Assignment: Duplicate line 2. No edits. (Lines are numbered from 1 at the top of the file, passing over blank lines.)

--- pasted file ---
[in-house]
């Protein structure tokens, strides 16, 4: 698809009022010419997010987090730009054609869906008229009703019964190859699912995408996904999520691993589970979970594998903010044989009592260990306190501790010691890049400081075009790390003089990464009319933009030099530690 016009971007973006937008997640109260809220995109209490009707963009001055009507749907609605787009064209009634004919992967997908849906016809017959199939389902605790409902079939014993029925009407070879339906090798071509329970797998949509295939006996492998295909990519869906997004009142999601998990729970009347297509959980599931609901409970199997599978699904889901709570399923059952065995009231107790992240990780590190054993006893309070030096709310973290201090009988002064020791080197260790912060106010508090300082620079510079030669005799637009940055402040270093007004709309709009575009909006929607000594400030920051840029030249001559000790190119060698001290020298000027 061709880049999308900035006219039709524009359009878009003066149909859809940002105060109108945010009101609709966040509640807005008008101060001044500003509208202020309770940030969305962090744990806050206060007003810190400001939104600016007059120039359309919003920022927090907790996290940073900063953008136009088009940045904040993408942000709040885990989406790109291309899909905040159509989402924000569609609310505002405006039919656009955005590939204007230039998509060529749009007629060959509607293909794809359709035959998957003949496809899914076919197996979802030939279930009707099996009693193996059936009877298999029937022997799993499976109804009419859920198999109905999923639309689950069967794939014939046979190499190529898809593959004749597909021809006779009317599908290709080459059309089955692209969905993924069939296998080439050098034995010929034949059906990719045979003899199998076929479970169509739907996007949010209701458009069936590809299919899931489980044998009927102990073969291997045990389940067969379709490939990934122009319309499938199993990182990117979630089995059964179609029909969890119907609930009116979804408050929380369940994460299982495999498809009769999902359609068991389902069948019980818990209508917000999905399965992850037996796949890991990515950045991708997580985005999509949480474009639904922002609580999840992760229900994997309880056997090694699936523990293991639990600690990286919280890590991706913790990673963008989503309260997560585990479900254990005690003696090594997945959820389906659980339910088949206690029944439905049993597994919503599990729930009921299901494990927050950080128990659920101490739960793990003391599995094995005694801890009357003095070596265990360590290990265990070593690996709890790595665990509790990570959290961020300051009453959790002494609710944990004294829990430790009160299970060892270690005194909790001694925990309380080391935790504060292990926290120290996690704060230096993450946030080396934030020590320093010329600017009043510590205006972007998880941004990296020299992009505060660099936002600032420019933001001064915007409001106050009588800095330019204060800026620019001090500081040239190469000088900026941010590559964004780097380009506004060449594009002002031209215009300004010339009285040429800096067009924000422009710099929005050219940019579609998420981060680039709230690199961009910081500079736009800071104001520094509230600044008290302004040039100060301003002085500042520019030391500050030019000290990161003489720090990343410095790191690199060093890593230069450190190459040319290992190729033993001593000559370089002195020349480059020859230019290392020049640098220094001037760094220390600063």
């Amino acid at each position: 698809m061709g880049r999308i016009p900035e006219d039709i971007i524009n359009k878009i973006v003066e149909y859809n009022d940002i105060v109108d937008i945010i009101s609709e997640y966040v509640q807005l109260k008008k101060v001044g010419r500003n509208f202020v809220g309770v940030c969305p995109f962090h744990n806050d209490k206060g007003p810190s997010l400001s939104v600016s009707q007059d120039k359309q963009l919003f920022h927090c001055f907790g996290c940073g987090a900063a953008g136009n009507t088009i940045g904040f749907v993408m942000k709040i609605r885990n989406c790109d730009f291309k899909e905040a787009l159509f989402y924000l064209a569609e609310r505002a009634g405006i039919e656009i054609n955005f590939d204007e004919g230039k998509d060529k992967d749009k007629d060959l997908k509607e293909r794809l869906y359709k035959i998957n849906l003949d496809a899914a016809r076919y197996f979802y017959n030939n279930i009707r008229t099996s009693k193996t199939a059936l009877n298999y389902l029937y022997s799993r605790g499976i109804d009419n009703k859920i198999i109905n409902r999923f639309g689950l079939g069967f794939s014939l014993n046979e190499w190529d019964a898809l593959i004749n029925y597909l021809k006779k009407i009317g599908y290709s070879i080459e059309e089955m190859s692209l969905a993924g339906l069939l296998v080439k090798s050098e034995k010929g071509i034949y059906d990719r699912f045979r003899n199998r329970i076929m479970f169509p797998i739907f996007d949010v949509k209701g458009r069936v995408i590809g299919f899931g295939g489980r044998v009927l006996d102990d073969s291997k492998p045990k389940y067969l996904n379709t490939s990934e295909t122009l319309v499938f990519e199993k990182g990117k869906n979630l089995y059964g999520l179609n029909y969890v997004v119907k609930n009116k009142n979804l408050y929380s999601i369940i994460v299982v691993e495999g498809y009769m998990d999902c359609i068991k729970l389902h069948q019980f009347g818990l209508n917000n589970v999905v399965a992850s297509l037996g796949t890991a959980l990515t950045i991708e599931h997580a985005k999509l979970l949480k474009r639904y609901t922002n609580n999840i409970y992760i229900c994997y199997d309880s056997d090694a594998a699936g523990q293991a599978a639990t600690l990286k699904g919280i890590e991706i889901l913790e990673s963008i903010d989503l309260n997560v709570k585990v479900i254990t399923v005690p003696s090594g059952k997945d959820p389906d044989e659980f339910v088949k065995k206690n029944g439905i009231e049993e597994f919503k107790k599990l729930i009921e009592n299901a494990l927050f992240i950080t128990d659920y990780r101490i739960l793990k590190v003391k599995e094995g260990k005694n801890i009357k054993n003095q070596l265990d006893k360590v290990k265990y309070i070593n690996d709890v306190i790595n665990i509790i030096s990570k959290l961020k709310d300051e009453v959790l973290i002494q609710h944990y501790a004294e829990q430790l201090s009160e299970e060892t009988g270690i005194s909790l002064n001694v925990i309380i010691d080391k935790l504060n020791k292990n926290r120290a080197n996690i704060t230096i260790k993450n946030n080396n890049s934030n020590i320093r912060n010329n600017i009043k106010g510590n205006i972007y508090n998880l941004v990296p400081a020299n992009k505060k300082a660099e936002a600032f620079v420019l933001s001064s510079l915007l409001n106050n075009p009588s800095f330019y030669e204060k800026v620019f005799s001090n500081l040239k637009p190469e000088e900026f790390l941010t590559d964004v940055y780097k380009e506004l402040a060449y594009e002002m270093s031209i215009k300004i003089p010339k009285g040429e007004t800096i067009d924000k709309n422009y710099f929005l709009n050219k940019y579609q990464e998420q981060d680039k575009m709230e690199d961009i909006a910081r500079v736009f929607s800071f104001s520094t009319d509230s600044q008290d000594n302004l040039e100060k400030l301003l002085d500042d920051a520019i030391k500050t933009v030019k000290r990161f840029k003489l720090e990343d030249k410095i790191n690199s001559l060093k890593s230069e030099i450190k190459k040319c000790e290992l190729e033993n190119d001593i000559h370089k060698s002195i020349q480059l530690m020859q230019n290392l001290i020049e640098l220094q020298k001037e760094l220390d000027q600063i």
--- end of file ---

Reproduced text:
């Protein structure tokens, strides 16, 4: 698809009022010419997010987090730009054609869906008229009703019964190859699912995408996904999520691993589970979970594998903010044989009592260990306190501790010691890049400081075009790390003089990464009319933009030099530690 016009971007973006937008997640109260809220995109209490009707963009001055009507749907609605787009064209009634004919992967997908849906016809017959199939389902605790409902079939014993029925009407070879339906090798071509329970797998949509295939006996492998295909990519869906997004009142999601998990729970009347297509959980599931609901409970199997599978699904889901709570399923059952065995009231107790992240990780590190054993006893309070030096709310973290201090009988002064020791080197260790912060106010508090300082620079510079030669005799637009940055402040270093007004709309709009575009909006929607000594400030920051840029030249001559000790190119060698001290020298000027 061709880049999308900035006219039709524009359009878009003066149909859809940002105060109108945010009101609709966040509640807005008008101060001044500003509208202020309770940030969305962090744990806050206060007003810190400001939104600016007059120039359309919003920022927090907790996290940073900063953008136009088009940045904040993408942000709040885990989406790109291309899909905040159509989402924000569609609310505002405006039919656009955005590939204007230039998509060529749009007629060959509607293909794809359709035959998957003949496809899914076919197996979802030939279930009707099996009693193996059936009877298999029937022997799993499976109804009419859920198999109905999923639309689950069967794939014939046979190499190529898809593959004749597909021809006779009317599908290709080459059309089955692209969905993924069939296998080439050098034995010929034949059906990719045979003899199998076929479970169509739907996007949010209701458009069936590809299919899931489980044998009927102990073969291997045990389940067969379709490939990934122009319309499938199993990182990117979630089995059964179609029909969890119907609930009116979804408050929380369940994460299982495999498809009769999902359609068991389902069948019980818990209508917000999905399965992850037996796949890991990515950045991708997580985005999509949480474009639904922002609580999840992760229900994997309880056997090694699936523990293991639990600690990286919280890590991706913790990673963008989503309260997560585990479900254990005690003696090594997945959820389906659980339910088949206690029944439905049993597994919503599990729930009921299901494990927050950080128990659920101490739960793990003391599995094995005694801890009357003095070596265990360590290990265990070593690996709890790595665990509790990570959290961020300051009453959790002494609710944990004294829990430790009160299970060892270690005194909790001694925990309380080391935790504060292990926290120290996690704060230096993450946030080396934030020590320093010329600017009043510590205006972007998880941004990296020299992009505060660099936002600032420019933001001064915007409001106050009588800095330019204060800026620019001090500081040239190469000088900026941010590559964004780097380009506004060449594009002002031209215009300004010339009285040429800096067009924000422009710099929005050219940019579609998420981060680039709230690199961009910081500079736009800071104001520094509230600044008290302004040039100060301003002085500042520019030391500050030019000290990161003489720090990343410095790191690199060093890593230069450190190459040319290992190729033993001593000559370089002195020349480059020859230019290392020049640098220094001037760094220390600063």